Real estate players in Greater Vancouver have reported that foreign investment in the area, particularly from Asian countries, has significantly declined in the past few months.
According to data from CBRE Ltd., the total dollar amount of reported Asian investment in the GVA in 2018 fell to around $350 million. Such a drop is quite significant when we consider that amount used to be over $1 billion in 2016 and 2017.
On the other hand, Canada’s largest real estate market, the Greater Toronto Area, didn’t see such a drop. In fact, Asian investment saw a slight increase in 2018.
Vancouver policy changes impact foreign investors
Of course, we have witnessed a global drop in Chinese investment. This is primarily due to capital outflow restrictions implemented by the Chinese government in 2016. In the case of Vancouver, the drop in Chinese investment was exacerbated by a series of taxes. These taxes were instituted by the government recently. Included in this is the foreign investor and empty home tax.
And it looks like British Columbia isn’t done with its policy changes. In an effort to curb dark money, and provide greater transparency regarding property owners, both commercial and residential, BC’s government has proposed a new bill. It requires the beneficiaries of corporate real estate acquisitions to identify themselves. No doubt, this will be a deterrent for foreign investors.
Recent money laundering scandals in the province have shown, it’s possible for individuals to purchase real estate anonymously. They simply use corporations or beneficiaries. If this bill is passed, any property owner that fails to disclose his or her identity could face a fine. The fine can be $100,000 or 15% the property’s assessed value, whichever amount is greater.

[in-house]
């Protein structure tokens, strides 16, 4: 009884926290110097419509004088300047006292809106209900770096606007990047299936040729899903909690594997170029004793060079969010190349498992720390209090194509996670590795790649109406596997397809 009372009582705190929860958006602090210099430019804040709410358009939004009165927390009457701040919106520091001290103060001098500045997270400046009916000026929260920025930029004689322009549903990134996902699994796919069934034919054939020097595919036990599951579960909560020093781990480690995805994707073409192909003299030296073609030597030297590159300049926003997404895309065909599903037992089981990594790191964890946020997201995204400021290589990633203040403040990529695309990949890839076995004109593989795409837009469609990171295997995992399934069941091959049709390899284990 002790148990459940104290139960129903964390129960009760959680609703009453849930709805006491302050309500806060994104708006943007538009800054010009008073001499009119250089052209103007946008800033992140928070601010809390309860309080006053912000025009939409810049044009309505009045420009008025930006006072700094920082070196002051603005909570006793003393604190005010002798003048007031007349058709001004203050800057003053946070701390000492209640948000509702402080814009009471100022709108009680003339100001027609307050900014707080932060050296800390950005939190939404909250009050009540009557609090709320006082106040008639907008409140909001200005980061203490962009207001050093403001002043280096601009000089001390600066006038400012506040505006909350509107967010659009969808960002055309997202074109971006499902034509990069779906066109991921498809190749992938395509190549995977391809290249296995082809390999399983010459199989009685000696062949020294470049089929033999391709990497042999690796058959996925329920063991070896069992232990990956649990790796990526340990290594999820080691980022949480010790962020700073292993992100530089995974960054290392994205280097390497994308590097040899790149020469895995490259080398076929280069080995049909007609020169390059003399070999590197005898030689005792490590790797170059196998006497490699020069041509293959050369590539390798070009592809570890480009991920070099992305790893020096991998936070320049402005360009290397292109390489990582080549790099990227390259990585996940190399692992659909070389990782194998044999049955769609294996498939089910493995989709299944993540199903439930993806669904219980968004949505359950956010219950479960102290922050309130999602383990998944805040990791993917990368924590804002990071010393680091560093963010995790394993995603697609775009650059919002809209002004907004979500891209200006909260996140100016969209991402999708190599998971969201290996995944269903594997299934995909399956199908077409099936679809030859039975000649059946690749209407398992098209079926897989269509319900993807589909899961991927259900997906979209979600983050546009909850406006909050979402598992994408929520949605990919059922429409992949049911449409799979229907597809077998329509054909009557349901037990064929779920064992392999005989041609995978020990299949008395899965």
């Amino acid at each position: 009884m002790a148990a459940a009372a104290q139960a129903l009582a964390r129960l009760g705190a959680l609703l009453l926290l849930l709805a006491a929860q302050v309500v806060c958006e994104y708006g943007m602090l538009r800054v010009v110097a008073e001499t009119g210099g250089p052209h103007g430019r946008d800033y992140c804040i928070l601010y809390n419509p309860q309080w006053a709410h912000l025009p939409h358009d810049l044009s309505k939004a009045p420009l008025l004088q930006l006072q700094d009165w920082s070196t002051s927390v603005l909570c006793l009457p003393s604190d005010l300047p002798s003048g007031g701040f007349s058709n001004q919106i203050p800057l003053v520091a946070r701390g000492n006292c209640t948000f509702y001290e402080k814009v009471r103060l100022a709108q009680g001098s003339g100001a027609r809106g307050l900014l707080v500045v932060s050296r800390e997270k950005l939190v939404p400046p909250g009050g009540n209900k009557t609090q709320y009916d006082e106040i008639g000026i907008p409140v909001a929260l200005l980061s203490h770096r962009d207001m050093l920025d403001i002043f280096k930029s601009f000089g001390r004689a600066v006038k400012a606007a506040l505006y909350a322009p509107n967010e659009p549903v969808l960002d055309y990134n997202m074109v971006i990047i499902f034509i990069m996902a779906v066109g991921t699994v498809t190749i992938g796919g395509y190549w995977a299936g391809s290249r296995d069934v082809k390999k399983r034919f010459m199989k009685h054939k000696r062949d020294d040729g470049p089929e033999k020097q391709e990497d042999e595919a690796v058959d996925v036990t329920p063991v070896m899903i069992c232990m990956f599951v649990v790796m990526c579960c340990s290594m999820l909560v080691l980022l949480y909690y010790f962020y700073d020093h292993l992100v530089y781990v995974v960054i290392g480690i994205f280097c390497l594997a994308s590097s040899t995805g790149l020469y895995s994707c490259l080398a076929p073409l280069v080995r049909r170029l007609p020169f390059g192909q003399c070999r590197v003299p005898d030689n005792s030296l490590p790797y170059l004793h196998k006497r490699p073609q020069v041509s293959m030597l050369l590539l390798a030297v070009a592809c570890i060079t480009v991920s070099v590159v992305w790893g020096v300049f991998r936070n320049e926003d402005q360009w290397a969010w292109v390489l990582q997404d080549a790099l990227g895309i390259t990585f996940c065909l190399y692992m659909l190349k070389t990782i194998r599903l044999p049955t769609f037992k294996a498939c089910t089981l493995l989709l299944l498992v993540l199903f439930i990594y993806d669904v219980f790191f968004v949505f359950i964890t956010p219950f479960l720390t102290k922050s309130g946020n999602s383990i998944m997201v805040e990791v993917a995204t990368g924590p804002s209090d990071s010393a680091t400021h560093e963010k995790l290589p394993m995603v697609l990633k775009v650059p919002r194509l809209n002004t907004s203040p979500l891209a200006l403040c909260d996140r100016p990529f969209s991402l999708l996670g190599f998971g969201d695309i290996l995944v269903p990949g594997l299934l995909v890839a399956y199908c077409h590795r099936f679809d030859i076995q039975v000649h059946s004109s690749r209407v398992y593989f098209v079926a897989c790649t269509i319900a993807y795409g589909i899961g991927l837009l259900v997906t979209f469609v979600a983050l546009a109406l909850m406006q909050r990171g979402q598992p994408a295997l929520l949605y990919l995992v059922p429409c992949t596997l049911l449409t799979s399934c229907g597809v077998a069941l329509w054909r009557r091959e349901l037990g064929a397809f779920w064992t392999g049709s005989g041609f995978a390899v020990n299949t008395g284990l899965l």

Instability scares off foreign investors
Although there are plenty of proponents to these measures, such a swift implementation is scaring off foreign investors. According to David Ho, the executive vice-president at CBRE Ltd,”You have policy changes on a snap, on a whim,” Ho said. “Investors typically look at stability in a market and this is not stability.”
Asian investors that previously had little interest in Toronto now see the city as a better alternative to Vancouver. According to Bat Awal, a principal broker at Avison Young, “[Chinese investors] are looking at Toronto now because they’re seeing a better arbitrage on that than they are here.”
However, is this drop in foreign investors in Vancouver permanent? Right now the answer is unclear.
Foreign investors have adopted a wait and see mentality. They want to see what the long term effects of BC’s policies will be.“It’ll be very volatile for a while but right now there’s no panic in the market, just some jitters,” David Ho said. “How the government works out the policies moving forward a year, two years from now if they haven’t stabilized the psyche of the market, then panic would set in? I don’t know.”